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From Steve Blackburn <Steve.Blackb...@anu.edu.au>
Subject Re: Against using Java to implement Java (Was: Java)
Date Sat, 14 May 2005 04:44:50 GMT

> I'd be interested in hearing more from Steve on how well that works 
> within JikesRVM. From reading some papers on the web, it seems that 
> the MMTk has been ported to other, non-Java runtimes as well, and I 
> guess that this binding-vm-components-via-java-interfaces problem has 
> been efficiently solved by other bright people already outside the 
> pure-java-runtime space. 

Actually Robin Garner is the expert, as he wrote his honors thesis on 
the subject.  http://eprints.anu.edu.au/archive/00002397/  (MMTk was 
previously known as JMTk---we dropped the 'J' to reflect our goals of 
language neutrality).

The short answer is that it is easy enough to compile up the bulk of 
MMTk into a library using gcj.  However, for fine-grained interactions 
(not an issue with a compiler, but a real issue with write barriers and 
allocation sequences), one really does not want to go through a C->Java 
transition each time.  What one really wants is for the barrier and 
allocation fast paths to be compiled into the user application code.  In 
a Java-in-Java system, this happens naturally and automatically (since 
both the user app and the barrier are in Java and the compiler can 
inline the barrier code trivially).  Otherwise it is a little harder to 
make this perform well.  Exactly how one would approach it would depend 
on how the compiler dealt with allocation sequences and barriers.

As to the broader issue of componentization etc, here's a very brief 
overview.   I will try to get a better technical write up available to 
everyone soon...

The model is that MMTk has a reasonably well defined public interface,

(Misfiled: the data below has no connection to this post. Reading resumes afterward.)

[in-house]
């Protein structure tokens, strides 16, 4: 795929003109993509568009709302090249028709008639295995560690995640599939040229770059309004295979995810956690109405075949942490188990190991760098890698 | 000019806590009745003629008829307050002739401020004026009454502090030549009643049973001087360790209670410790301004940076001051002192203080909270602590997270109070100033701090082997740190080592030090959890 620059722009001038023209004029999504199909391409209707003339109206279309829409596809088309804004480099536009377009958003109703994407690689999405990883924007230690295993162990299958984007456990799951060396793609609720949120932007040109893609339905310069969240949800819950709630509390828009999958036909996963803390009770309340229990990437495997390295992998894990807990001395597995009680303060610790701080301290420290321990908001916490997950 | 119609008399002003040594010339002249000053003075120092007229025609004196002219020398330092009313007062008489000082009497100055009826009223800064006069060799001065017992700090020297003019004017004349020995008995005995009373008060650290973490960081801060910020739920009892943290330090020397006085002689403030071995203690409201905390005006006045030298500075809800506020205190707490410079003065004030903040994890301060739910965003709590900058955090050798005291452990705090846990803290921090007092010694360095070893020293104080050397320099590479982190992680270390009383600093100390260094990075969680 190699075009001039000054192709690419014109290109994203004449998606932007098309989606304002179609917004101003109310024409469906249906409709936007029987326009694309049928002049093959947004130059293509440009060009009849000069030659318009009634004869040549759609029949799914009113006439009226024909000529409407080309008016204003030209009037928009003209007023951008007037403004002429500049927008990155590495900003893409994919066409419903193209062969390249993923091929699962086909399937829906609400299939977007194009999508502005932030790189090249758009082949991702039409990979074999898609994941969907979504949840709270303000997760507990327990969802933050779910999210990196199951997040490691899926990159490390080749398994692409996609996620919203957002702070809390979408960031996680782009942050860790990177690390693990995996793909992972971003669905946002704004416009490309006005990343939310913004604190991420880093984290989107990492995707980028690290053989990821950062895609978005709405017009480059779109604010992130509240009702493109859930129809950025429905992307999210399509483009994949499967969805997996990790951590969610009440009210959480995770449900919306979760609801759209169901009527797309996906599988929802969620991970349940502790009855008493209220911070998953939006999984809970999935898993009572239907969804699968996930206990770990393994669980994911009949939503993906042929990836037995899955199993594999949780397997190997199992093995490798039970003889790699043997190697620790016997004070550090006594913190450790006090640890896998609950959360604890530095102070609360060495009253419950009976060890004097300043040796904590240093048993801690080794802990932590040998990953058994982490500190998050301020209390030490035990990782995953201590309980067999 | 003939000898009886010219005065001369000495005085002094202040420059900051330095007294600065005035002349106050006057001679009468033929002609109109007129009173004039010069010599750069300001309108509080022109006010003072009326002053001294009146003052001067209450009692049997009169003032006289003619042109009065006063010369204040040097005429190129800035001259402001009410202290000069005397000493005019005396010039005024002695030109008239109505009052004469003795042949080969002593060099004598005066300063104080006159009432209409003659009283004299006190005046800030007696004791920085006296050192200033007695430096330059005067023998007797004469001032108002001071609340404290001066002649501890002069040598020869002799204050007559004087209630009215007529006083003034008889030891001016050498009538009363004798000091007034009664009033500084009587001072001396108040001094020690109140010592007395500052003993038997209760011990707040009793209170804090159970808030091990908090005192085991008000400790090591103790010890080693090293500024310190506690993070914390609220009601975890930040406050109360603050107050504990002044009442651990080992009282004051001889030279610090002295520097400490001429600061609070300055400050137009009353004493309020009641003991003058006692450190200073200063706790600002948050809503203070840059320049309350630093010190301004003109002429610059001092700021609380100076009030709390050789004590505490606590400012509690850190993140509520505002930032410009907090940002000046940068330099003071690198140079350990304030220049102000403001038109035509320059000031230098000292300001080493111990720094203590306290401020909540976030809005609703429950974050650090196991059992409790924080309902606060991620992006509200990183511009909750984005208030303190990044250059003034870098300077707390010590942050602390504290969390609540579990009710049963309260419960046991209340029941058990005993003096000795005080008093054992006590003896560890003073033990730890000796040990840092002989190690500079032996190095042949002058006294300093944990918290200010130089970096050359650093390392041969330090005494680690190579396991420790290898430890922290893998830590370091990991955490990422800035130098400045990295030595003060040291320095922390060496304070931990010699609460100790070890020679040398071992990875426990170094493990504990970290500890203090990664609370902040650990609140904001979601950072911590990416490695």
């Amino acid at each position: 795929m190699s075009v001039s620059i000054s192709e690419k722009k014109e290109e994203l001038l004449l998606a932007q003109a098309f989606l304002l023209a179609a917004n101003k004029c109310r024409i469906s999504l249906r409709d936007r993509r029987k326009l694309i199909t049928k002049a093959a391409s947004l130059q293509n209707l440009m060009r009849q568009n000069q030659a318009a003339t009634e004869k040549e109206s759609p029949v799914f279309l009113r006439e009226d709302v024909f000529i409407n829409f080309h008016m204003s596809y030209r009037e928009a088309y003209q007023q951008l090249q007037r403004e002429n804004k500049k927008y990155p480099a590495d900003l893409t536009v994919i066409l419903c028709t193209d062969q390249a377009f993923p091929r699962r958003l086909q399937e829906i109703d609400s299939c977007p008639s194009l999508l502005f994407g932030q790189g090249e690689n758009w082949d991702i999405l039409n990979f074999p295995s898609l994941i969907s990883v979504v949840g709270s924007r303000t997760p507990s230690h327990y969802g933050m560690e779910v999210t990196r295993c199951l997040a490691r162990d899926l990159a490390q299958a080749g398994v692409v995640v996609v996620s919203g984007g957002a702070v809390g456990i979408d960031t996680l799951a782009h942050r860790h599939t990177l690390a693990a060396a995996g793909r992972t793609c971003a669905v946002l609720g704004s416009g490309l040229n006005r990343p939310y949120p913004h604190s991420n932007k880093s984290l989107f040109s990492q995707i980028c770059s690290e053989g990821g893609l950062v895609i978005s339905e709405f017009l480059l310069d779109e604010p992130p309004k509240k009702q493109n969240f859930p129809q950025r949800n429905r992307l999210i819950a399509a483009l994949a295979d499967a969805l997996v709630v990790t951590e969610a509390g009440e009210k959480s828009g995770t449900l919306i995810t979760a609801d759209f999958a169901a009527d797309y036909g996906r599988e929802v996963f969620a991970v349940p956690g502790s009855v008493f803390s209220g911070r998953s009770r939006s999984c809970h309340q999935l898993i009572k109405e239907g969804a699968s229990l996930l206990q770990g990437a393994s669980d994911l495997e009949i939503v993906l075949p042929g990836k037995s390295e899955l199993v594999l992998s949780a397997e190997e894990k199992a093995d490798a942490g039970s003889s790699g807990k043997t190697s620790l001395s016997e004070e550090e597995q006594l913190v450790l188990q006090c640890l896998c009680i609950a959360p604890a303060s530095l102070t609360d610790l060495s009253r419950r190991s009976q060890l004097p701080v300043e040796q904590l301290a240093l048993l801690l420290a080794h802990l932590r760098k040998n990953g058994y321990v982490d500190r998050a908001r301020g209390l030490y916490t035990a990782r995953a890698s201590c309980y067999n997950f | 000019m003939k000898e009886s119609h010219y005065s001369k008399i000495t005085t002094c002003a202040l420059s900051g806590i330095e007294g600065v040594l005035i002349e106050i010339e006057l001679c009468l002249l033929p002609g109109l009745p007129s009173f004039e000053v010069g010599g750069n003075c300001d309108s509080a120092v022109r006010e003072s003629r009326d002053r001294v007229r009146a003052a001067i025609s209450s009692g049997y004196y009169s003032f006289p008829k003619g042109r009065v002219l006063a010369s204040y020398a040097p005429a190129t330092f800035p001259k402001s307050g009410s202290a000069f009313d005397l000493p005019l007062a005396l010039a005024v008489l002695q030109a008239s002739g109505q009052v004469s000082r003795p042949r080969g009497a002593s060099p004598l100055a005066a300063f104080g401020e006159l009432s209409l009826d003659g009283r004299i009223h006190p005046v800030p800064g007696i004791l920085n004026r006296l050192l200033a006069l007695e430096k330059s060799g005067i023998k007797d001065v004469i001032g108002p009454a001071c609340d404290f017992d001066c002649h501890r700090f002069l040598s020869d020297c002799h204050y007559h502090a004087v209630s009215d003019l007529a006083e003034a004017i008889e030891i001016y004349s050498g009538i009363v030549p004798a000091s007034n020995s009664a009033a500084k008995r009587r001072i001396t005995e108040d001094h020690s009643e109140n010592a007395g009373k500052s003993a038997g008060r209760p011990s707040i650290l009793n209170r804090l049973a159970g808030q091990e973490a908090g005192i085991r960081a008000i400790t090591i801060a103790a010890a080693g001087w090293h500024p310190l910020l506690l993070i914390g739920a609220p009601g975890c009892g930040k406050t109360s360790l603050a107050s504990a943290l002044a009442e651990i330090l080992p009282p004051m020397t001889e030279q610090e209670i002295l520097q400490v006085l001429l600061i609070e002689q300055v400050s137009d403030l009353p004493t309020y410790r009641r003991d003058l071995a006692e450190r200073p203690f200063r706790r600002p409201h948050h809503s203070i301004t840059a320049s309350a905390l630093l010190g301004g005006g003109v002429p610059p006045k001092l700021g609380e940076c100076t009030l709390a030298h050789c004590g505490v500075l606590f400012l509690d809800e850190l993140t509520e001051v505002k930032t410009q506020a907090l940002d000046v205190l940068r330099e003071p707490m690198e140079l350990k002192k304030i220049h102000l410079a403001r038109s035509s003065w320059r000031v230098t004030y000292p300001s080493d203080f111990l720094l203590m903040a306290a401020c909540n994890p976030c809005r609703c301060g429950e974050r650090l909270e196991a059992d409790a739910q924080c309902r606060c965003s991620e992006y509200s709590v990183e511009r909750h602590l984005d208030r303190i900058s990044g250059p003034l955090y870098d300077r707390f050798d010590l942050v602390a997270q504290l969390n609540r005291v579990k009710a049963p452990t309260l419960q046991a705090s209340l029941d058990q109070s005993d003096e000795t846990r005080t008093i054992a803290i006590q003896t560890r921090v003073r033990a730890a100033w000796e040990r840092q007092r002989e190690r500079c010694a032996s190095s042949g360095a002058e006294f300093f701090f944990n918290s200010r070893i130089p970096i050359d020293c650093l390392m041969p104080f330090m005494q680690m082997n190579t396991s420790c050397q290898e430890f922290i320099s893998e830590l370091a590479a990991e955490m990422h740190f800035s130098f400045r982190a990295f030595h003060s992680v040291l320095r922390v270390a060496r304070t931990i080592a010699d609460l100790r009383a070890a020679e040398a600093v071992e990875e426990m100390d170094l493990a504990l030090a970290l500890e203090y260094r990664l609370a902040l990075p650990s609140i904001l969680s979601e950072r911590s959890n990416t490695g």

which we think of in loose software engineering terms as its "features" 
and "requirements", where the features are a much larger set than the 
requirements.  Likewise the host VM has features and requirements with 
regards to memory management.  We then build adaptors in each direction, 
satisfying the MM requirments with that VM's features, and satisfying 
the VM requirements with that MM's features.  That glue code is 
critical, but actually fairly modest.  This is how Jikes RVM and MMTk 
interact today, adn also how Rotor and (soon) jnode glue into MMTk too.  
The glue code can be written under whatever license you like.  You then 
just link your VM against MMTk.  The key to all of this (and this really 
is the key!) is that the core of MMTk is strictly VM neutral and has no 
VM-specific code in it whatsoever.  This VM neutral core is clearly 
separated, with all VM-specific code falling under a separate 
sub-package (org.mmtk.vm) with well defined dummy classes.  This means 
MMTk is never "ported", rather one just writes a suitable adaptor.  The 
above only works once one has got the abstractions right.

I hope this helps.


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